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  • Writer's pictureThomas J. Miller

On the Shoulders of Giants

House cleaning is the worst, unless you turn up something long forgotten and unexpected. That happened to me this past weekend.

Homebrewing has been my passionate hobby for the last 30 years. Along the way, I read and collected plenty of books that taught me all the right things to help guarantee beer making success. Great ingredients. The right equipment. Attention to detail. And cleanliness, cleanliness, cleanliness.

But no brewing book captures my attention like this one. This copy of "Lehrbuch der Brauerei" was published in 1950. Written by the highly esteemed Jean De Clerck, my version is translated into German from its original language. No matter. As a student of the German language, reading from this textbook is like diving into a liter of Bavarian Helles and going for the most glorious swim of my life. There is simply something about learning about beer brewing in a foreign language. It transforms my beloved hobby into something deeper and more meaningful.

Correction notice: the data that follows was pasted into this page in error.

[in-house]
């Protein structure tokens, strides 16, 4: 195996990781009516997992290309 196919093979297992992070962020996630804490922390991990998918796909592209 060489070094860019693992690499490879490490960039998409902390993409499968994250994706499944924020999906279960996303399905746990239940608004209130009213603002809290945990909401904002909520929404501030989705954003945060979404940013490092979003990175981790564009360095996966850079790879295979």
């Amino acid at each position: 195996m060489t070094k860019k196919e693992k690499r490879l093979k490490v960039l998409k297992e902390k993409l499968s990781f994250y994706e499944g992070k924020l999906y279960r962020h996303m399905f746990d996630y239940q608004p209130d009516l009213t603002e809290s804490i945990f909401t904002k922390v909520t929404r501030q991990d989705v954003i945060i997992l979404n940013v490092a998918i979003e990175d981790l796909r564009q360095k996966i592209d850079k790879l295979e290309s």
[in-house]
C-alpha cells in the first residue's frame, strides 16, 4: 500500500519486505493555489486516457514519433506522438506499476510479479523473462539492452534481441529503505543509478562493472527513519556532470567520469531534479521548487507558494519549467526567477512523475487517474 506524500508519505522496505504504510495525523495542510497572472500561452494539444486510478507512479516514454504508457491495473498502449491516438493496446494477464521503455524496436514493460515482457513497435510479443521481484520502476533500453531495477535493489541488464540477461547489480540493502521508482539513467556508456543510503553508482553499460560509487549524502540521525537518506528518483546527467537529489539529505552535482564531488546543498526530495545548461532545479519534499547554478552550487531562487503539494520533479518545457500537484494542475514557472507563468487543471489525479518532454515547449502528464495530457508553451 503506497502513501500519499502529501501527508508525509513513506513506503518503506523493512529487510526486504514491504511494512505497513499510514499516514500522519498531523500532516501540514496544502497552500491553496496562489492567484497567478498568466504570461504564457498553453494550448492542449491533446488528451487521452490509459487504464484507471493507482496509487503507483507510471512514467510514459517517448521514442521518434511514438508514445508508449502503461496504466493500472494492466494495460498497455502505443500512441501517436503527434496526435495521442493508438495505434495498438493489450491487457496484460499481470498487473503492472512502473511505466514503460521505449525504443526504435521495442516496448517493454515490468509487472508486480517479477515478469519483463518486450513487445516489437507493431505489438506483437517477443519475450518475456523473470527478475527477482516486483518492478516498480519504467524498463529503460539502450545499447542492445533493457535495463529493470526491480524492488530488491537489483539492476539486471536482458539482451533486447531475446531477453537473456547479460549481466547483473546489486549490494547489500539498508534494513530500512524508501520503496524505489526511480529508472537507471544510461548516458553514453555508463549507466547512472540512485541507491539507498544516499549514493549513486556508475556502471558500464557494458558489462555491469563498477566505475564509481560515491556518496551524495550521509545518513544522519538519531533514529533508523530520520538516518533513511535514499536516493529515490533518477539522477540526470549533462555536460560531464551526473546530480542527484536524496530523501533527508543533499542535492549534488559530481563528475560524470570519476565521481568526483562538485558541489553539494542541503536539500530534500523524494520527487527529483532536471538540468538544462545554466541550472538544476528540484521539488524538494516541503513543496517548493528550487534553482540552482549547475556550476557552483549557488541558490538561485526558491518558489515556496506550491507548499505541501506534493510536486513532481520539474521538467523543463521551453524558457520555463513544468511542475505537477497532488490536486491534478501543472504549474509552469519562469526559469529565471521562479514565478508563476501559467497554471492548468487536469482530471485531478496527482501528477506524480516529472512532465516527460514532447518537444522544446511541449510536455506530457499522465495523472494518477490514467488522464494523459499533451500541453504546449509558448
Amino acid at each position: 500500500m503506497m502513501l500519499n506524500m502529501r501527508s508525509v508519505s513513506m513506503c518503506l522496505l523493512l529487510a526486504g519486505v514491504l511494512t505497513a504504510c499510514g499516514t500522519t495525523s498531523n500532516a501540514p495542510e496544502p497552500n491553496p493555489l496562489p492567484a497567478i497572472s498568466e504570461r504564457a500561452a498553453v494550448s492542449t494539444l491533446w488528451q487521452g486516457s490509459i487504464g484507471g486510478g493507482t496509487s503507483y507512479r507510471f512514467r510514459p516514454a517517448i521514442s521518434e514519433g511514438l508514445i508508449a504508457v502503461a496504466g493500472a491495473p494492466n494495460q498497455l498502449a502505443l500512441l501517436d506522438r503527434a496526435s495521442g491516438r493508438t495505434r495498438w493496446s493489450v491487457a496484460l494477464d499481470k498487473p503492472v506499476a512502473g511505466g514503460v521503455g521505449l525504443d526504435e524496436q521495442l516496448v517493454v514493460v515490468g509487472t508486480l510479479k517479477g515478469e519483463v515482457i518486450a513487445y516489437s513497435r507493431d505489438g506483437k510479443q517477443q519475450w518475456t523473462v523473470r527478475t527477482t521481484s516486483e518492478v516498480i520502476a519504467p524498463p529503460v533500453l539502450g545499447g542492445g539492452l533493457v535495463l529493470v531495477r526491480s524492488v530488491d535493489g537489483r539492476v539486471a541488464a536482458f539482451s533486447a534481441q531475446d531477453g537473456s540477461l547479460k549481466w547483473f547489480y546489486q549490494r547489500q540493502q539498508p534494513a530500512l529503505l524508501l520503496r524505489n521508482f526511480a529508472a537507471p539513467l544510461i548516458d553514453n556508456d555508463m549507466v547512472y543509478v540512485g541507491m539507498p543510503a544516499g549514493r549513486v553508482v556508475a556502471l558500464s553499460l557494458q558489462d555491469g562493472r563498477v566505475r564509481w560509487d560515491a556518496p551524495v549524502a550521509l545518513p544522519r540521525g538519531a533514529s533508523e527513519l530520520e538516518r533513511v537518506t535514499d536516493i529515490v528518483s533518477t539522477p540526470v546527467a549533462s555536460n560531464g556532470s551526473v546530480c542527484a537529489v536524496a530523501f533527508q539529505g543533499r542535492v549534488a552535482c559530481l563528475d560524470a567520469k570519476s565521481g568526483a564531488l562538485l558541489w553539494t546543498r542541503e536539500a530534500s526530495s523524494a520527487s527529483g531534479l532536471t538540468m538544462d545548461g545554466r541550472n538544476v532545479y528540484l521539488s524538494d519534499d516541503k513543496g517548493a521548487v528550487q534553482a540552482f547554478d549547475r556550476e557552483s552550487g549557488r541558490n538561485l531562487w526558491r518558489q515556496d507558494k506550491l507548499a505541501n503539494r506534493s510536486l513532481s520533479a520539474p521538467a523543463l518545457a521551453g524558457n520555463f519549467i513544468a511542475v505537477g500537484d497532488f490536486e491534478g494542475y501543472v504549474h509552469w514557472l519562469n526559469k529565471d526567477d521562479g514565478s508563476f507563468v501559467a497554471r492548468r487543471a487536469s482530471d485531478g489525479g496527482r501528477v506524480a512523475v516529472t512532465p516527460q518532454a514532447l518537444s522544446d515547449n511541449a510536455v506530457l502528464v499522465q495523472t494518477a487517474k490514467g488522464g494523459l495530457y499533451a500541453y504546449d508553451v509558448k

De Clerck opens with comments about the difference between brewing theory, which is built upon scientific principles, and brewing practice. which relies more upon empirical evidence. A good brewer, he says, must be able to differentiate between these two schools of thought, and know when to employ either or both.

As a homebrewer, I have always favored empirical evidence. Why not? Critiquing a batch of homebrew is both fun, easy, and part of the "Complete Joy of Homebrewing", as Charlie Papazian might remind us. Even so, I feel inspired by De Clerck's greatness and the rediscovery of this book. My desire to improve my German and my commitment to better beer means the time has come to embrace the theory. Wish me luck!

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